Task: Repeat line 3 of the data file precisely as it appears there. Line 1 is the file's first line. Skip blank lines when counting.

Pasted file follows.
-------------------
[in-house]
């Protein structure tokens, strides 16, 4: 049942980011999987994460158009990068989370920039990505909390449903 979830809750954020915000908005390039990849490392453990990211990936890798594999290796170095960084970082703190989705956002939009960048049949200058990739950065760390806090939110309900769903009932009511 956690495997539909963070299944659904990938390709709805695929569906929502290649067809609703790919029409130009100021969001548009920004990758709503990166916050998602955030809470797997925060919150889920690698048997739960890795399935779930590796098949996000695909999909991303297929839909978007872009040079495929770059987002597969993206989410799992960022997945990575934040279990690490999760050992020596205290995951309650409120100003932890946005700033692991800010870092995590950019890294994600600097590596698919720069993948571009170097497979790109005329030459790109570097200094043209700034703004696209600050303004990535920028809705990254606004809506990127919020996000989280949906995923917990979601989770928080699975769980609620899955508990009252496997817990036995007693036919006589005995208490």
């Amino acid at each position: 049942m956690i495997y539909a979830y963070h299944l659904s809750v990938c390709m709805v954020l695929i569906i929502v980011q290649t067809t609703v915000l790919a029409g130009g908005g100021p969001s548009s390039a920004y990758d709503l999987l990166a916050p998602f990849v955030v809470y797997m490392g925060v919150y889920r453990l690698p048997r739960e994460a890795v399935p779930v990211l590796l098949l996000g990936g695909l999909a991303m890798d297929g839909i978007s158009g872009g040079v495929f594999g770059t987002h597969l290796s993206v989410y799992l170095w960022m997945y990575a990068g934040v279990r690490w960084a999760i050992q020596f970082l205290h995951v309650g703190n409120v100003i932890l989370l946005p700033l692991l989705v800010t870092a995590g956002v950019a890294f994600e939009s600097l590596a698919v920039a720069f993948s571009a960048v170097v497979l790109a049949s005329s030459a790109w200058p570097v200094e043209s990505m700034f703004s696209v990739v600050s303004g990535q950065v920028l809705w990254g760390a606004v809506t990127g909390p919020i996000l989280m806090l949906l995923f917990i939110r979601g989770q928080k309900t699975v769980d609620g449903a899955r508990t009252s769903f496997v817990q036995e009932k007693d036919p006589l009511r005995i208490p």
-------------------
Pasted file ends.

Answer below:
């Amino acid at each position: 049942m956690i495997y539909a979830y963070h299944l659904s809750v990938c390709m709805v954020l695929i569906i929502v980011q290649t067809t609703v915000l790919a029409g130009g908005g100021p969001s548009s390039a920004y990758d709503l999987l990166a916050p998602f990849v955030v809470y797997m490392g925060v919150y889920r453990l690698p048997r739960e994460a890795v399935p779930v990211l590796l098949l996000g990936g695909l999909a991303m890798d297929g839909i978007s158009g872009g040079v495929f594999g770059t987002h597969l290796s993206v989410y799992l170095w960022m997945y990575a990068g934040v279990r690490w960084a999760i050992q020596f970082l205290h995951v309650g703190n409120v100003i932890l989370l946005p700033l692991l989705v800010t870092a995590g956002v950019a890294f994600e939009s600097l590596a698919v920039a720069f993948s571009a960048v170097v497979l790109a049949s005329s030459a790109w200058p570097v200094e043209s990505m700034f703004s696209v990739v600050s303004g990535q950065v920028l809705w990254g760390a606004v809506t990127g909390p919020i996000l989280m806090l949906l995923f917990i939110r979601g989770q928080k309900t699975v769980d609620g449903a899955r508990t009252s769903f496997v817990q036995e009932k007693d036919p006589l009511r005995i208490p």